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No Bad News Is Good News

Two months later it looks like we’re finally off and running!

Checked on the girls yesterday and we have queens in every hive. Ole and Thor are the farthest along, with eggs and capped brood (as the larvae get close to being done with that part of their life cycle, a cap is placed on that cell and when ready, the new bee chews its way out, about 10 days later).  Lena has eggs, but nothing far enough along to be capped.

All three colonies are building out wax on all the new frames in the top hive body. The bees live in the bottom two boxes of the hive. Once they have those filled out, we will put honey supers on top, which are slightly shorter than the hive body boxes and are only for honey. They’re slightly smaller for easy handling as they will be heavy when full of honey! Eggs nor brood should be in the supers (uh, tho that did happen to us last year because we have bad luck.). Honey from the supers is what we harvest and the honey in the hive is what the bees live on during the winter.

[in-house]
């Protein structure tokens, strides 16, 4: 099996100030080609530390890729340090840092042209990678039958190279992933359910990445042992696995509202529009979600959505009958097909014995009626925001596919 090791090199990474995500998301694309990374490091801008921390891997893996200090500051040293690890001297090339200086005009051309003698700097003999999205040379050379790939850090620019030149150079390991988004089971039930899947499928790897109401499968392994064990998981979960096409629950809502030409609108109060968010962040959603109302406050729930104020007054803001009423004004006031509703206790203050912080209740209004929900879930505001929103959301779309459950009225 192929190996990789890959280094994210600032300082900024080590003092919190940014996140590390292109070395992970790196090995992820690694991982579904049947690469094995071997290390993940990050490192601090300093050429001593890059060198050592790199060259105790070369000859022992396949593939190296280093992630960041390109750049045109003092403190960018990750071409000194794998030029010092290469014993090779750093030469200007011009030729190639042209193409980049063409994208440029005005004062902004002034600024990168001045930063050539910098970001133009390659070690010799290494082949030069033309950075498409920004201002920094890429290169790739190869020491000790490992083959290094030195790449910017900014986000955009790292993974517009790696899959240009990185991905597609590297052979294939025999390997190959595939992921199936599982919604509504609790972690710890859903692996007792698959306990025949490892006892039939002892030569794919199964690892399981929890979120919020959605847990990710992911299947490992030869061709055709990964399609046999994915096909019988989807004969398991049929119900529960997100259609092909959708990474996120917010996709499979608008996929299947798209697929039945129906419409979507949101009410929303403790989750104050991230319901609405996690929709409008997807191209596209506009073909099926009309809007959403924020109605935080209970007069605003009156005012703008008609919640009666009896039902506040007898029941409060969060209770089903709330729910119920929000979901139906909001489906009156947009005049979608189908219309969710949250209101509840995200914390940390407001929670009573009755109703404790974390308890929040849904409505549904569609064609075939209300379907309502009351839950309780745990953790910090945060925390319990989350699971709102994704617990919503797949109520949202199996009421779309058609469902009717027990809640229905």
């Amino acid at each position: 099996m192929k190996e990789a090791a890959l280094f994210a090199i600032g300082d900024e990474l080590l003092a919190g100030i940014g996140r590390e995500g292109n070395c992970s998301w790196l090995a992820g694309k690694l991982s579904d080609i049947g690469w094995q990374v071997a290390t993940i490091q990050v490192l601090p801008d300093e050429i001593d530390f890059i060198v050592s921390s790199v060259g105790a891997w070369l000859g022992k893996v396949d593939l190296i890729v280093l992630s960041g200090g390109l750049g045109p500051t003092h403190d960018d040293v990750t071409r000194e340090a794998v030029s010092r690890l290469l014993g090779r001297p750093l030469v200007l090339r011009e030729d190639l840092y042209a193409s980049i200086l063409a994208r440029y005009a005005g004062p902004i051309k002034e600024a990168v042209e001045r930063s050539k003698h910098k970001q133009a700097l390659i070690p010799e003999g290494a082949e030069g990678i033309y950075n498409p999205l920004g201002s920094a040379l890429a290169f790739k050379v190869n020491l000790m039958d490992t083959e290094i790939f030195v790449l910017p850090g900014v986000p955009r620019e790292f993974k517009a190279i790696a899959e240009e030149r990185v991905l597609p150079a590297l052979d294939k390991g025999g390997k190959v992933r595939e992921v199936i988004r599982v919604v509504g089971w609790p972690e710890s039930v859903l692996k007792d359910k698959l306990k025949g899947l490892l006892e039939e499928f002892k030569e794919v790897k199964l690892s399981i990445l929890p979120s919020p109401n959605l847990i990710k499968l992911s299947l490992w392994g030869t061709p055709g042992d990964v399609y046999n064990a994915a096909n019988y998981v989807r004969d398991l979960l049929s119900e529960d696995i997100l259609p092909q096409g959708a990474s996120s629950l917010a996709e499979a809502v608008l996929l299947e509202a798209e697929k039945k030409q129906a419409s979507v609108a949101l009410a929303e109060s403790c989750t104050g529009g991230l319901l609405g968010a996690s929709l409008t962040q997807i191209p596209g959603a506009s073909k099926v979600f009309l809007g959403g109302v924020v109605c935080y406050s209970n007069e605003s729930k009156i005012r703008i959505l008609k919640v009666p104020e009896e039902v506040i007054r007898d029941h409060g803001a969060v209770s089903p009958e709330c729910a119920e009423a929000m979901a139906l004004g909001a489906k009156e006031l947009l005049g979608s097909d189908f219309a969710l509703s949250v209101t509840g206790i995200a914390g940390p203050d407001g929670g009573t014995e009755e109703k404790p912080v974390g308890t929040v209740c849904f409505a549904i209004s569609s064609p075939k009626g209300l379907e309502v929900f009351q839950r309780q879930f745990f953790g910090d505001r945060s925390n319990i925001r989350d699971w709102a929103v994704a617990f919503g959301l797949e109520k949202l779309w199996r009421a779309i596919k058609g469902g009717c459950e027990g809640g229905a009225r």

We’re hearing of others that have supers on their hives and are running ahead of schedule. When we have established hives we hope we’ll be running fast like that too.


About Idiots Keeping Bees

We're always looking for new adventures, and well, learning about beekeeping seemed like a good idea. We had one hive in 2011, and we've increased since then Our goal is 10ish colonies, but we haven't hit our mark quite yet. We've found talking with other beekeepers to be invaluable, so we're starting this blog to keep long-distance conversations rolling throughout the year. If we can figure out beekeeping, so can you!

One response »

  1. Pingback: Things To Do In The Hives In June « Romancing the Bee

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